CSO queries SPC demand

As Colleen Zamba pens civil servants to donate to Freddy response

Madalitso Njolomole

Secretary to the Office of the President and Cabinet (OPC) Colleen Zamba has asked civil servants, except those in districts that have been affected by Tropical Cyclone Freddy, to contribute money to a special fund that has been set aside to help survivors.

Zamba has called for the contributions through a circular to all controlling officers and heads of departments.

“In the spirit of ‘Tigwirane Manja’, as championed by President Lazarus Chakwera, I would like to appeal to all civil servants, except those working in the districts that have been affected, to make a financial contribution to support the affected areas,” the circular reads.


The circular has further indicated that civil servants on Grade B and above are supposed to make a contribution of K150,000 while the rest are asked to contribute K500 each to the office of the Secretary to the President’s account at Eco Bank

Zamba has also asked civil servants to contribute foodstuffs, decent clothes, shoes, beddings, utensils, soap, among other things, to alleviate the suffering of cyclone survivors.

She has asked controlling officers to help in collecting and delivering the items to district commissioners, who will coordinate with the Department of Disaster Management Affairs (Dodma) on distribution.


However, some civil servants have faulted their employer for forcing them to contribute to the fund.

One civil servant at Capital Hill said some of them have already spent a lot of money on relatives that have lost property in the Southern Region.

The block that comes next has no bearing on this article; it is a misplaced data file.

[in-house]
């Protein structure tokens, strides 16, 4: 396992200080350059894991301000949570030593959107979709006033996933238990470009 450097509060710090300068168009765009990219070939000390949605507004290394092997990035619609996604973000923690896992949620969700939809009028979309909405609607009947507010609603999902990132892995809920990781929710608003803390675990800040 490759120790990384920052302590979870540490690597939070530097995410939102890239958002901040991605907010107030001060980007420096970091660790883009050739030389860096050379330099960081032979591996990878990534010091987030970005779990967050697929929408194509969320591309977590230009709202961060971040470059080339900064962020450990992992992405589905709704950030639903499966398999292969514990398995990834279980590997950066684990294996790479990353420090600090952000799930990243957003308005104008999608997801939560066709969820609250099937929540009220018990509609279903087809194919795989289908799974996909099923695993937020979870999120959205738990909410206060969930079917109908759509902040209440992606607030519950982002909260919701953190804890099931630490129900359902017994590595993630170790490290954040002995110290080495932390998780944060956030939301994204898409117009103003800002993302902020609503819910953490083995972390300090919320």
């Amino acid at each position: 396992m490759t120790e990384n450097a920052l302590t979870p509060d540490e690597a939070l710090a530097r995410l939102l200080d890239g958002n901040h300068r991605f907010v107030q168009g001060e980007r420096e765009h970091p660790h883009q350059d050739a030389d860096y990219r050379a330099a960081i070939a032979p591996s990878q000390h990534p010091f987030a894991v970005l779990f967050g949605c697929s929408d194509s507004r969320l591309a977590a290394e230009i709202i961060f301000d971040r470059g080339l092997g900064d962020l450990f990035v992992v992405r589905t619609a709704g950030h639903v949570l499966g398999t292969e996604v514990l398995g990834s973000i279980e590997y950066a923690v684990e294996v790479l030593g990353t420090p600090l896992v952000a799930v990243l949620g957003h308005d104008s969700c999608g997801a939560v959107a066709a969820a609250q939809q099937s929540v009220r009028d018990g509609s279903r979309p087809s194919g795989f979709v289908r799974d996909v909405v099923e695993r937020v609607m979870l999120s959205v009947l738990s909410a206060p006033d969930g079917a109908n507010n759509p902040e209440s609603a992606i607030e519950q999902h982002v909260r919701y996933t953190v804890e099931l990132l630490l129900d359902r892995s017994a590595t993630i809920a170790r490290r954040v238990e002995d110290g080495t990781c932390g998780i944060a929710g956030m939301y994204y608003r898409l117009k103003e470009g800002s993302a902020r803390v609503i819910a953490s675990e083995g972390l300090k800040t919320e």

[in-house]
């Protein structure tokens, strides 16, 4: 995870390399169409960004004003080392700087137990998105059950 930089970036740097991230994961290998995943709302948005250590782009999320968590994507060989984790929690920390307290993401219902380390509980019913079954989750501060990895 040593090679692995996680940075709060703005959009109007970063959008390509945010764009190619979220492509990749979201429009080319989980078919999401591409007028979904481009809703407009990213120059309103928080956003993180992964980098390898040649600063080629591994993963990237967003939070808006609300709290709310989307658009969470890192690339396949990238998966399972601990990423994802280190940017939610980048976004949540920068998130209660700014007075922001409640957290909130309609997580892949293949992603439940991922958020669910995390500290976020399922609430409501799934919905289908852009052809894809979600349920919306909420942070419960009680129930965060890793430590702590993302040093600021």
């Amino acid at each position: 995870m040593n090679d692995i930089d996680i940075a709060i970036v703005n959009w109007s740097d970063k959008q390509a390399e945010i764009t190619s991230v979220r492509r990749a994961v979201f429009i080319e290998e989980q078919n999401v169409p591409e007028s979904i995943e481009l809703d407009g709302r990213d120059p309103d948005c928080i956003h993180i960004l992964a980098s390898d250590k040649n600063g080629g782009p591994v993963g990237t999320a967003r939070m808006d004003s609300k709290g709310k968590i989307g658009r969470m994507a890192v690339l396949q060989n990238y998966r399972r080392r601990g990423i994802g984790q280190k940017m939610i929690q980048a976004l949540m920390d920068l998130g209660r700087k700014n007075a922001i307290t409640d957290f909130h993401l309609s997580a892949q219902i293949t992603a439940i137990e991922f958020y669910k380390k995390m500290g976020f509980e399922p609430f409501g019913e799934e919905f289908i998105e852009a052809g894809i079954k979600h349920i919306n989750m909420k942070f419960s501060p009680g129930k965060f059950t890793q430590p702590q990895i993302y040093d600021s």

“Some of us may be based in, say, Lilongwe but we have relatives in the affected districts. In my case, I have already spent K500,000 on my two sisters who have moved to other locations in Blantyre after their houses collapsed.

“Now, I am thinking about replacing things they have lost. As such, the government should have given us freedom to choose what we want to do with our money, instead of adopting the approach it has,” the source said.

Another civil servant said she has no problem with making contributions to cyclone survivors.

“I am just against the approach the government has taken on this; it is counterproductive,” she said.

Meanwhile, head of the Civil Service Trade Union Madalitso Njolomole has welcomed the development, saying the country is in a crisis, hence the need for people to help one another.

“There are a lot of civil servants that have been affected by Tropical Cyclone Freddy. The union is also asking all civil servants to make their contributions,” Njolomole said.

However, Centre for Human Rights and Rehabilitation Executive Director Michael Kaiyatsa has described the arrangement as strange.

“This is strange. Giving is a personal choice. While the intention may be good, setting minimum amounts one can give creates the wrong impression that civil servants are being coerced into giving,” Kaiyatsa said.

He said the government should respect people’s right to choose whether, when and how much to give to assist families affected by the tropical storm.

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